Should you buy new clubs or get more swing instruction? Here’s what the numbers say

Xander Schauffele hits a tee shot

Even big-hitters like Xander Schauffele know, adding distance off the tee is about striking a balance between gear and instruction.

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I’m not sure I have an opinion on the “chicken or egg” argument, but I am sure I’ve thought about it plenty.

At GOLFTEC, I see golf ’s version of the paradox all the time: Should I buy new clubs or invest in swing instruction? And, if I’m being honest, I’m not sure there’s a right answer to that question, either.

At the highest levels of golf, game improvement is a sliding scale between equipment and instruction. For the pros, some fixes require a swing adjustment, some dictate a gear shift and some require a little of both. Most average golfers think they need to invest their time and money into working only on their swing, without considering their equipment could be holding back gains in their technique. GOLFTEC coaches, myself included, know that game improvement lives in understanding where our students fall in the gray area between these two elements.

Take the example below, where Dan, a GOLFTEC student, saw a radical improvement in his performance after going through a fitting.

golf improvement table golftec
Dan’s tweaks paid major dividends, with 8 mph added to ball speed, 1,000 fewer rpm of backspin and a 5-degree improvement in descent angle — oh, and 51 more yards! GOLFTEC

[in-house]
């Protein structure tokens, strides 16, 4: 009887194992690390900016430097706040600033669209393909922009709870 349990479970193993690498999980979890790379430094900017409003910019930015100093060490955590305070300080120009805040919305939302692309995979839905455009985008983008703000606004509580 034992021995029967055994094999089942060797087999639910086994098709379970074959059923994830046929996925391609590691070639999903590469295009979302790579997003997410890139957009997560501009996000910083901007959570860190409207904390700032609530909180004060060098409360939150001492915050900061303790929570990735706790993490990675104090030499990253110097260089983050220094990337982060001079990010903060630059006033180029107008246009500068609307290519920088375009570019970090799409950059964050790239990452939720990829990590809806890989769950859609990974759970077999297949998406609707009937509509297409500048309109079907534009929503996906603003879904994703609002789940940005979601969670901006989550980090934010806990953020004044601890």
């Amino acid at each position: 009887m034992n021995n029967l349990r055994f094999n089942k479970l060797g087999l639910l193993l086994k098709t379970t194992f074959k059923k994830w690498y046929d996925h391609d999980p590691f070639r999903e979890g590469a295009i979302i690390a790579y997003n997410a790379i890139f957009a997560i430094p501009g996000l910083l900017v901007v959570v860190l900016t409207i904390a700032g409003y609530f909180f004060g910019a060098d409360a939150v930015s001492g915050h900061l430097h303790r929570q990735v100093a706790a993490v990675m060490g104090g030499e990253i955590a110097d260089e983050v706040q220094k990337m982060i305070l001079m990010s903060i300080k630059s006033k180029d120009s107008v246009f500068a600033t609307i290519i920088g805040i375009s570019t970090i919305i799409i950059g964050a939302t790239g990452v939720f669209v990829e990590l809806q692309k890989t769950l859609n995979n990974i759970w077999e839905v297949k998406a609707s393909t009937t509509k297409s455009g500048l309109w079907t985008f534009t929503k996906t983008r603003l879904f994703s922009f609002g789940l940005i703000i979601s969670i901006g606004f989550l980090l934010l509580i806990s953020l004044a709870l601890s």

Check out the colored launch bars from Dan’s gamer. Tour players typically look for 2,000 to 2,500 rpm of spin off the tee—Dan’s normal driver had more than 3,000. His launch angle was usable, but his spin greatly affected his descent angle. His drives struck the ground like a 9-iron, not a driver.

Dan’s gamer had 10.5 degrees of loft and a stock stiff shaft. Based on his launch monitor numbers and ball speed, both the loft and shaft were holding back his driving performance. Using Dan’s data, GOLFTEC coach Clint Lackey got to work putting together three custom drivers. Lackey shifted the loft to 9 degrees, tried an extra stiff shaft and used a Callaway Epic Max LS head to help cut down on spin.

The changes resulted in an 8 mph increase in ball speed, 1,000 fewer rpm of backspin and a 5-degree improvement in descent angle. In Dan’s game, that shift equated to 51 (!) yards of additional distance and an average ballflight that traveled close to 20 yards straighter than his previous gamer. And, since Lackey used stock components in building Dan’s new club, the setup came at no additional cost to the manufacturer’s sticker price.

Dan’s improvements, while eye-popping, are far from extraordinary. On average, players gain 18 yards over their old clubs in GOLFTEC driver fittings — to say nothing of overall performance improvements.

Perhaps it’s better to view a fitting as more of a checkup for your golf game than a sick visit. Remember, the point isn’t to get fit for the perfect club every time, it’s to make sure your current equipment isn’t holding you back. As for which part of the gear or instruction argument is going to improve your game? Stop by your nearest GOLFTEC to find out.

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